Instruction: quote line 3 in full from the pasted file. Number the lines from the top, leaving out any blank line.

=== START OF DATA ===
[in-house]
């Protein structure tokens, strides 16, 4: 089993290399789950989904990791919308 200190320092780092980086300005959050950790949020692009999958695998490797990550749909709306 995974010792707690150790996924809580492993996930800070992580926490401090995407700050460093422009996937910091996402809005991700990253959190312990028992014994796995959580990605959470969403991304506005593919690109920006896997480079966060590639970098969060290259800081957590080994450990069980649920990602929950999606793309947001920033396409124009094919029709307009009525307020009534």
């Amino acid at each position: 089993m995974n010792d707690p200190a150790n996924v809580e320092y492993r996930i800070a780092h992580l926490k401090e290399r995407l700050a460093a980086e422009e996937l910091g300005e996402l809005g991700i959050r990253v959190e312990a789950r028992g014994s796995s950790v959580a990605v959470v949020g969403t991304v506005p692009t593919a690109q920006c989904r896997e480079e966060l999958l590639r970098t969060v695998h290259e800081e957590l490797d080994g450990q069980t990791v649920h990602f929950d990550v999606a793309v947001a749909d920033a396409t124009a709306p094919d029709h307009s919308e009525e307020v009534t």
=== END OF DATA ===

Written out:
């Amino acid at each position: 089993m995974n010792d707690p200190a150790n996924v809580e320092y492993r996930i800070a780092h992580l926490k401090e290399r995407l700050a460093a980086e422009e996937l910091g300005e996402l809005g991700i959050r990253v959190e312990a789950r028992g014994s796995s950790v959580a990605v959470v949020g969403t991304v506005p692009t593919a690109q920006c989904r896997e480079e966060l999958l590639r970098t969060v695998h290259e800081e957590l490797d080994g450990q069980t990791v649920h990602f929950d990550v999606a793309v947001a749909d920033a396409t124009a709306p094919d029709h307009s919308e009525e307020v009534t």